I've been on the hunt for a good waist pack to take on long runs. Last year I used the UD Blaze Plus along with handhelds for long runs and although it worked out pretty well, there were a lot of things that I was not happy with. Like the UD Fastdraw bottle, the pockets on the Blaze are a bit small, and it is really hard to fit even a bar or two into them (although the UD bottle nipple is far superior to the Nathan bottle top - luckily they are interchangeable). This is no problem on shorter runs or aid supported runs, but for big solo days in the mountains (20+ miles) I found it difficult to carry everything. So this past week I picked up the Nathan Elite 2V Plus, which has two benefits over the UD Blaze - it carries more water so I don't also have to have a handheld, and the pockets are much bigger and removable. So yesterday I went out to demo the Nathan pack up at Elk Meadow Park on Bergen Peak (9,708'). I was a little nervous about potential bouncing as you carry (or can carry) up to 44oz around your waist, as well as a substantial amount of food, gear, camera, etc. Since I tend to the minimal side, I did not use the pack to capacity for this short run (I took the two pockets off), but rather wanted to see about fit, whether there was any bounce, and how the pockets and other features worked out.
I ran two laps covering the trails in the park and tagging Bergen Peak twice for a total car to car time of 4:03 with 4,689' of gain over the course of 22 miles. I carried two bars, one gu, and one fruit strip, along with two full 22oz bottles in the pack. I also had a very light wind/rain jacket along as it looked like it could rain at any moment and a camera. There is no way I could have carried this much with the UD Blaze without also carrying a handheld. Although I was not going super fast, the Nathan pack worked out very well.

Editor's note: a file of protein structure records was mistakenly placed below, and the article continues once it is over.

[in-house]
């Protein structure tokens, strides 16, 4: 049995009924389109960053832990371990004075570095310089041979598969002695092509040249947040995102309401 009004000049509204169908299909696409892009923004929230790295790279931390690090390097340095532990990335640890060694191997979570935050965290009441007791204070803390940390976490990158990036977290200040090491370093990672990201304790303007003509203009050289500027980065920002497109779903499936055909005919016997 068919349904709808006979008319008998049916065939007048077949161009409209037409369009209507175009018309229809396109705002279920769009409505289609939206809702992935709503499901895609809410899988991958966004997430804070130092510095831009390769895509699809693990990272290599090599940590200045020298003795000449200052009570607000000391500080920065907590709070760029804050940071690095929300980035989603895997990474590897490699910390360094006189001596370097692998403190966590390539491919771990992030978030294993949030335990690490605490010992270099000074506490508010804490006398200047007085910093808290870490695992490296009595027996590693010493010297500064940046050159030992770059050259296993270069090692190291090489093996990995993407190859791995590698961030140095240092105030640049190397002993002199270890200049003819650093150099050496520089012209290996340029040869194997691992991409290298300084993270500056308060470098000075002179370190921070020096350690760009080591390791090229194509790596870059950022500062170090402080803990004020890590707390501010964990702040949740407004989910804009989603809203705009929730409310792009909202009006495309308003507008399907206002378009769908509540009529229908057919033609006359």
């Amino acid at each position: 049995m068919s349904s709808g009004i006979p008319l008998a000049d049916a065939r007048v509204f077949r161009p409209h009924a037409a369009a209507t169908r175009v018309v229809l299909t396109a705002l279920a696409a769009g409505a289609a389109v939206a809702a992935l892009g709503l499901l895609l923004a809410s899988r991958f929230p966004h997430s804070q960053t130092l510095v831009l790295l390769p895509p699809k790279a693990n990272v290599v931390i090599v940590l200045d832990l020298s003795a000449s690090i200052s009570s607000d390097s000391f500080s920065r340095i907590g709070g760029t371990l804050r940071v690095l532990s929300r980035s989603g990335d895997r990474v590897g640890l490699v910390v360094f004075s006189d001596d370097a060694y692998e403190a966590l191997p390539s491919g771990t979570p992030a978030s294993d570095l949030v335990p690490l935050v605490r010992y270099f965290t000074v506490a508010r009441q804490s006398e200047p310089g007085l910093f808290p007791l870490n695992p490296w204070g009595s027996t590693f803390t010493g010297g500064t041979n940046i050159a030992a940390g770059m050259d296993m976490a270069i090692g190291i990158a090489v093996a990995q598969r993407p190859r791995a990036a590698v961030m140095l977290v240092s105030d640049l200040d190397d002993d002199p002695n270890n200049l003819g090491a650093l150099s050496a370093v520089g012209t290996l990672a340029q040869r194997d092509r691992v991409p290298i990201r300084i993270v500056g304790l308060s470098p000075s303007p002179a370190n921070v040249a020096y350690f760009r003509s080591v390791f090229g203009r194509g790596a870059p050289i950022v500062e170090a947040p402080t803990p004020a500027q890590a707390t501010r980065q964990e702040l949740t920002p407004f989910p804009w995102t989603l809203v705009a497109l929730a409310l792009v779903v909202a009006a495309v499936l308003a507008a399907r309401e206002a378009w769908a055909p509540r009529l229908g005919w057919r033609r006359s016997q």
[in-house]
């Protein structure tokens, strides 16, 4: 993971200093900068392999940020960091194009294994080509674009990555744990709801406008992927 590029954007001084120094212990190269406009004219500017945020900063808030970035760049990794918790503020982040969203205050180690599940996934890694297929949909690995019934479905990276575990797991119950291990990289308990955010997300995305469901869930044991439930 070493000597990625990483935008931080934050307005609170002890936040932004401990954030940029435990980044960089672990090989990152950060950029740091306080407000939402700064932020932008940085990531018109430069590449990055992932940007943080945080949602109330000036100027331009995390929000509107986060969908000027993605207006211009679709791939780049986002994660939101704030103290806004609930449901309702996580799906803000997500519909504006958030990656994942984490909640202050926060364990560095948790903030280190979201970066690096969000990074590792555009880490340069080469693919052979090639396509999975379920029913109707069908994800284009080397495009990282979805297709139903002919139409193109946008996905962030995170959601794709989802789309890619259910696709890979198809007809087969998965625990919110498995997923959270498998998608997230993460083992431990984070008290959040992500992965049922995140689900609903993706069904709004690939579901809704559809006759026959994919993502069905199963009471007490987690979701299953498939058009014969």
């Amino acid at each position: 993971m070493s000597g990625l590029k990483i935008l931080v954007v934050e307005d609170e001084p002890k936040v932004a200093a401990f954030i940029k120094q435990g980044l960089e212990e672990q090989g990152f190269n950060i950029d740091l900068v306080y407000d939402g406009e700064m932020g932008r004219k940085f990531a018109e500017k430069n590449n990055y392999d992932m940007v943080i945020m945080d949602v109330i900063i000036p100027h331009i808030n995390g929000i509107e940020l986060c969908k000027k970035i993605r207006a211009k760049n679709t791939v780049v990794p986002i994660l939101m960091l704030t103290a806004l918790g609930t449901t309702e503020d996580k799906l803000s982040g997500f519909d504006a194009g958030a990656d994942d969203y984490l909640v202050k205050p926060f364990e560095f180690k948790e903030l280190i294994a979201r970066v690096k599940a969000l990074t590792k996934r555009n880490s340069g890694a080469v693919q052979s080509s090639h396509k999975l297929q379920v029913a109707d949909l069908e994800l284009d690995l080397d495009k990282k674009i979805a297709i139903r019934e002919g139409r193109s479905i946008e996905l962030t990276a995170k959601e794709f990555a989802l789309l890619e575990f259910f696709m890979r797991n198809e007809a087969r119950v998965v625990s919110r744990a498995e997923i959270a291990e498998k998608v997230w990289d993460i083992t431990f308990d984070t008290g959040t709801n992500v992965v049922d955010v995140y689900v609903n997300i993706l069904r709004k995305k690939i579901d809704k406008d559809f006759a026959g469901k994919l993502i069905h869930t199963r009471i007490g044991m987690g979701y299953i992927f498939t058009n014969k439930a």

- Very little bounce, even running on the downhills
- Easy to access water, although it took a bit getting used to putting them back in their slots
- Felt small and comfortable on the back, with no excess sweat or heat buildup
- Plenty of room - enough for three times as much food
- Removable pockets - the pack comes with two extra side pockets that you can remove when not in use
I'll have to see how the pack works out on longer days this summer, but so far I am very happy, especially when considering the price (around $50 depending on where you shop). The pack has a ton of material, and not all of it seems necessary - I'm sure I will take a knife to it and get rid of any excess here shortly to try and lighten it up a tad.
The resident elk herd...
Looking east from the summit...
Looking west from the summit at Evans and beyond
Hard to see, but that is Pikes way off to the south....